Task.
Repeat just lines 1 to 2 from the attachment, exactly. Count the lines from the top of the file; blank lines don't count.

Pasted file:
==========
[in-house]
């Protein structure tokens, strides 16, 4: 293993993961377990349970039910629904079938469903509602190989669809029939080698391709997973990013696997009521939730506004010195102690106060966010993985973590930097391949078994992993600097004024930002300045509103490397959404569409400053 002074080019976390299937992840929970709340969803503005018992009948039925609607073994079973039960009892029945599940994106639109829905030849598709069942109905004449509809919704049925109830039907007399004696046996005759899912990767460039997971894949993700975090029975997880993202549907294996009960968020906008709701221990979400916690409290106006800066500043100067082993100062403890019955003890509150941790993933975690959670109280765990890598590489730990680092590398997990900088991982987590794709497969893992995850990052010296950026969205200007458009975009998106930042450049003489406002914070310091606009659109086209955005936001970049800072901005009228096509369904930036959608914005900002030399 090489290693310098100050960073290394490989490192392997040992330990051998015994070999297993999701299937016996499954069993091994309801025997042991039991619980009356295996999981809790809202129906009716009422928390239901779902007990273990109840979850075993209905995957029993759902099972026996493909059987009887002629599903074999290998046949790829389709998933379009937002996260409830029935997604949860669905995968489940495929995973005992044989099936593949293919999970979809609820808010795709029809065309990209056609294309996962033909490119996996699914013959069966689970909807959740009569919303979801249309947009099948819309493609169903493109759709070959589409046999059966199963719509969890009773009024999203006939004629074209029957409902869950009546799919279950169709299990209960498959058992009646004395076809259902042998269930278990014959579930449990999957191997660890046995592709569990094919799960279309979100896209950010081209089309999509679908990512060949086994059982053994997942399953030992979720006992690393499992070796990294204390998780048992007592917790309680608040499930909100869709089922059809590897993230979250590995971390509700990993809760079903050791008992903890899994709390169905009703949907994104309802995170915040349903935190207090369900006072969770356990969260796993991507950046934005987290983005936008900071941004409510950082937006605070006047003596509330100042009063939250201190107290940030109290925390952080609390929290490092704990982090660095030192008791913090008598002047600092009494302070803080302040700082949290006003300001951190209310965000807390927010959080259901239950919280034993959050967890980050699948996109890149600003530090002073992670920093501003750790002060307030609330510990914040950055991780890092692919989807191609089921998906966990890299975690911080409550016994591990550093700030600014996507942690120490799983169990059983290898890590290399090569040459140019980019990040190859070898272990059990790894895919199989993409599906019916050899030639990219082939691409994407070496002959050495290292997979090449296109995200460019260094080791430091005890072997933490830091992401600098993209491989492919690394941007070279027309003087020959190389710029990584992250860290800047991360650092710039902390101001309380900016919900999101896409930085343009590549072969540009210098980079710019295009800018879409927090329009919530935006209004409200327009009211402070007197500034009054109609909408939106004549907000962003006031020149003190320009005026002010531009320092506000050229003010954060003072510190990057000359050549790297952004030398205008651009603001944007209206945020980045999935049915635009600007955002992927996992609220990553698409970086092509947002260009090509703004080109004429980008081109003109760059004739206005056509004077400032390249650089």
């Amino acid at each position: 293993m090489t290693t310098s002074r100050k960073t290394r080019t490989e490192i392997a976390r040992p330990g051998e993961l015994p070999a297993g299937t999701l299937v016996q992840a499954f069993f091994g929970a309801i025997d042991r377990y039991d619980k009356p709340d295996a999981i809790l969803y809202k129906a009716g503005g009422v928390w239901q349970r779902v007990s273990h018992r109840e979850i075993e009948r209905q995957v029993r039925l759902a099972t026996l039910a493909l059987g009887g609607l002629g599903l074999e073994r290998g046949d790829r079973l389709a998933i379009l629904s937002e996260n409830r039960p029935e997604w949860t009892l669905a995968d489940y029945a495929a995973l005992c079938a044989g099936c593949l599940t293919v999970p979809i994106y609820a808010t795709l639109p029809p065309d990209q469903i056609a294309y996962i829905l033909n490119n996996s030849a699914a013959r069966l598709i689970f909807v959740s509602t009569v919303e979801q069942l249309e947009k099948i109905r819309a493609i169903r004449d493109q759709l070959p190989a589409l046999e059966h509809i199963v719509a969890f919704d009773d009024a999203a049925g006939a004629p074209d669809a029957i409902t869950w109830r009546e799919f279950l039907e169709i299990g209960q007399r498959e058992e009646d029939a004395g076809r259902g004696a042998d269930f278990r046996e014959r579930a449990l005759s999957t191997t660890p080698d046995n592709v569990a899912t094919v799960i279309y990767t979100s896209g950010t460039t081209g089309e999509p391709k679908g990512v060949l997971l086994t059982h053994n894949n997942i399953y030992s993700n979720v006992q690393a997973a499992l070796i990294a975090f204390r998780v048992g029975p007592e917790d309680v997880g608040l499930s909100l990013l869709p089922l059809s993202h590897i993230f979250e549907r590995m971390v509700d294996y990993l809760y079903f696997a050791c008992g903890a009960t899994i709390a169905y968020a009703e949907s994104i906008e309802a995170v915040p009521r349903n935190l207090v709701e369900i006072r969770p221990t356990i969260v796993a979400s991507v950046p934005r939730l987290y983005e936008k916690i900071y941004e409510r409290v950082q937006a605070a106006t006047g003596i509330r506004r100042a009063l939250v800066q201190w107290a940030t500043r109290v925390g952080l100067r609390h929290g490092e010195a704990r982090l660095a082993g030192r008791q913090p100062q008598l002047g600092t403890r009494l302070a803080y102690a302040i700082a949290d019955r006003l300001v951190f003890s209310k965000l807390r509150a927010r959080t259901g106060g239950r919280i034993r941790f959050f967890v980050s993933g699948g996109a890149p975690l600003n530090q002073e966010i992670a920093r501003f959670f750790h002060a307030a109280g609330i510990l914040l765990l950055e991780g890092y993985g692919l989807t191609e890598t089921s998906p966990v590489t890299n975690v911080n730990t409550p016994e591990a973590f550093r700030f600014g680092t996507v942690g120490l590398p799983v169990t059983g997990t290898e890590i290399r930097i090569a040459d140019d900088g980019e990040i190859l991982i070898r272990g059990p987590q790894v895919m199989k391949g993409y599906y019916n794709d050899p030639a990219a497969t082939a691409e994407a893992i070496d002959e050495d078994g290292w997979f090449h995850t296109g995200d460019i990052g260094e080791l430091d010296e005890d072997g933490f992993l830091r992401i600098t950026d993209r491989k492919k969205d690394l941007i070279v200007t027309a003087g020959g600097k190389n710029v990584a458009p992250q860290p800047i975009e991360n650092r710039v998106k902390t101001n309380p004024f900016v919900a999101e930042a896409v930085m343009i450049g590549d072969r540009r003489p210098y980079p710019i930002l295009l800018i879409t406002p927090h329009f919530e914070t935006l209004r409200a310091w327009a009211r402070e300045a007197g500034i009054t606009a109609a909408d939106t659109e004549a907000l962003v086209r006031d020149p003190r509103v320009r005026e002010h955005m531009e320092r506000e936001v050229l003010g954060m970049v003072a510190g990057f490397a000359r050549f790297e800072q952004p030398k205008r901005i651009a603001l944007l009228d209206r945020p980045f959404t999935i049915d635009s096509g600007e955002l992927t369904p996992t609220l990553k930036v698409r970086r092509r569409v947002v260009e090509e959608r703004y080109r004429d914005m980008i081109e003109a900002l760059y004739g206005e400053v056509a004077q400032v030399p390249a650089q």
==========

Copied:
[in-house]
């Protein structure tokens, strides 16, 4: 293993993961377990349970039910629904079938469903509602190989669809029939080698391709997973990013696997009521939730506004010195102690106060966010993985973590930097391949078994992993600097004024930002300045509103490397959404569409400053 002074080019976390299937992840929970709340969803503005018992009948039925609607073994079973039960009892029945599940994106639109829905030849598709069942109905004449509809919704049925109830039907007399004696046996005759899912990767460039997971894949993700975090029975997880993202549907294996009960968020906008709701221990979400916690409290106006800066500043100067082993100062403890019955003890509150941790993933975690959670109280765990890598590489730990680092590398997990900088991982987590794709497969893992995850990052010296950026969205200007458009975009998106930042450049003489406002914070310091606009659109086209955005936001970049800072901005009228096509369904930036959608914005900002030399 090489290693310098100050960073290394490989490192392997040992330990051998015994070999297993999701299937016996499954069993091994309801025997042991039991619980009356295996999981809790809202129906009716009422928390239901779902007990273990109840979850075993209905995957029993759902099972026996493909059987009887002629599903074999290998046949790829389709998933379009937002996260409830029935997604949860669905995968489940495929995973005992044989099936593949293919999970979809609820808010795709029809065309990209056609294309996962033909490119996996699914013959069966689970909807959740009569919303979801249309947009099948819309493609169903493109759709070959589409046999059966199963719509969890009773009024999203006939004629074209029957409902869950009546799919279950169709299990209960498959058992009646004395076809259902042998269930278990014959579930449990999957191997660890046995592709569990094919799960279309979100896209950010081209089309999509679908990512060949086994059982053994997942399953030992979720006992690393499992070796990294204390998780048992007592917790309680608040499930909100869709089922059809590897993230979250590995971390509700990993809760079903050791008992903890899994709390169905009703949907994104309802995170915040349903935190207090369900006072969770356990969260796993991507950046934005987290983005936008900071941004409510950082937006605070006047003596509330100042009063939250201190107290940030109290925390952080609390929290490092704990982090660095030192008791913090008598002047600092009494302070803080302040700082949290006003300001951190209310965000807390927010959080259901239950919280034993959050967890980050699948996109890149600003530090002073992670920093501003750790002060307030609330510990914040950055991780890092692919989807191609089921998906966990890299975690911080409550016994591990550093700030600014996507942690120490799983169990059983290898890590290399090569040459140019980019990040190859070898272990059990790894895919199989993409599906019916050899030639990219082939691409994407070496002959050495290292997979090449296109995200460019260094080791430091005890072997933490830091992401600098993209491989492919690394941007070279027309003087020959190389710029990584992250860290800047991360650092710039902390101001309380900016919900999101896409930085343009590549072969540009210098980079710019295009800018879409927090329009919530935006209004409200327009009211402070007197500034009054109609909408939106004549907000962003006031020149003190320009005026002010531009320092506000050229003010954060003072510190990057000359050549790297952004030398205008651009603001944007209206945020980045999935049915635009600007955002992927996992609220990553698409970086092509947002260009090509703004080109004429980008081109003109760059004739206005056509004077400032390249650089």